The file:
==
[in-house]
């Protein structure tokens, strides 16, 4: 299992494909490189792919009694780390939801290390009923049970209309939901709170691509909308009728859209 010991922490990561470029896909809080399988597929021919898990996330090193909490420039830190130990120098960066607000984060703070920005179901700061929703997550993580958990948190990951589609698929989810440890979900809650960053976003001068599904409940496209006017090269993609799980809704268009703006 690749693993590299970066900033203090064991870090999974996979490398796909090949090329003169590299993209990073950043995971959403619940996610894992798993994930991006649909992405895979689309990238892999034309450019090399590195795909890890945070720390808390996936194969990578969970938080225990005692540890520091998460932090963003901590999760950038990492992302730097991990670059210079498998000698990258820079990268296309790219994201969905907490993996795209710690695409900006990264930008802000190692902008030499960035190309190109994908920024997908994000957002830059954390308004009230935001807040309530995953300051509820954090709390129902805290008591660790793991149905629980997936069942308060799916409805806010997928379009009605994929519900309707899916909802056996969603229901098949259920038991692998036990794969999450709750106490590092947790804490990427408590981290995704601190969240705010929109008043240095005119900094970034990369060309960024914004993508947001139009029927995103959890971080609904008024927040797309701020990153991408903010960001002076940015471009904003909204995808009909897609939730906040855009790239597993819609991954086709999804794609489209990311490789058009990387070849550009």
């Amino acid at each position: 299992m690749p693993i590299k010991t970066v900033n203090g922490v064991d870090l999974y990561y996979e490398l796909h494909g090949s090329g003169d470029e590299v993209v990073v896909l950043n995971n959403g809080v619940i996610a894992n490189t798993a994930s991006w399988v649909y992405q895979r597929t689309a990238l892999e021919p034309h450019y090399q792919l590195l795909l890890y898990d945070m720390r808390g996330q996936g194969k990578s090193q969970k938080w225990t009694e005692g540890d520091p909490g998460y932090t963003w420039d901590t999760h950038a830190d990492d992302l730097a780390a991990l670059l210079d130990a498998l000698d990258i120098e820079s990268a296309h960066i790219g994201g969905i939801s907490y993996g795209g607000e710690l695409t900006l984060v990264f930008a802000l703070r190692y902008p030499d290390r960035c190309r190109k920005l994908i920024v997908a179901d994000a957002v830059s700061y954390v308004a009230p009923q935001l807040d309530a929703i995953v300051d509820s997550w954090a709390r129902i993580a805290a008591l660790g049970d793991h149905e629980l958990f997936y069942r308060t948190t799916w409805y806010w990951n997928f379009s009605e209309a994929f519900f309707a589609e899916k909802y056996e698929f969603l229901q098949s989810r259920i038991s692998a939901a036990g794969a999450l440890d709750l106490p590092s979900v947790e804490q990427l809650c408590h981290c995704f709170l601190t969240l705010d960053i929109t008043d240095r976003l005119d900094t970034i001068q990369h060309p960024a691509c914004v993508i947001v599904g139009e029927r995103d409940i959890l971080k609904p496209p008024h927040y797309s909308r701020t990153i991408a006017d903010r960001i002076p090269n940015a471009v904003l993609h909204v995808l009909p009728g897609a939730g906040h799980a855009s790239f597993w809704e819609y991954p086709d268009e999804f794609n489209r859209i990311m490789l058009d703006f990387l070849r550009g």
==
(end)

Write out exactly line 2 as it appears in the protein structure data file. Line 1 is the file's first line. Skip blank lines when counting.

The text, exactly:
């Protein structure tokens, strides 16, 4: 299992494909490189792919009694780390939801290390009923049970209309939901709170691509909308009728859209 010991922490990561470029896909809080399988597929021919898990996330090193909490420039830190130990120098960066607000984060703070920005179901700061929703997550993580958990948190990951589609698929989810440890979900809650960053976003001068599904409940496209006017090269993609799980809704268009703006 690749693993590299970066900033203090064991870090999974996979490398796909090949090329003169590299993209990073950043995971959403619940996610894992798993994930991006649909992405895979689309990238892999034309450019090399590195795909890890945070720390808390996936194969990578969970938080225990005692540890520091998460932090963003901590999760950038990492992302730097991990670059210079498998000698990258820079990268296309790219994201969905907490993996795209710690695409900006990264930008802000190692902008030499960035190309190109994908920024997908994000957002830059954390308004009230935001807040309530995953300051509820954090709390129902805290008591660790793991149905629980997936069942308060799916409805806010997928379009009605994929519900309707899916909802056996969603229901098949259920038991692998036990794969999450709750106490590092947790804490990427408590981290995704601190969240705010929109008043240095005119900094970034990369060309960024914004993508947001139009029927995103959890971080609904008024927040797309701020990153991408903010960001002076940015471009904003909204995808009909897609939730906040855009790239597993819609991954086709999804794609489209990311490789058009990387070849550009």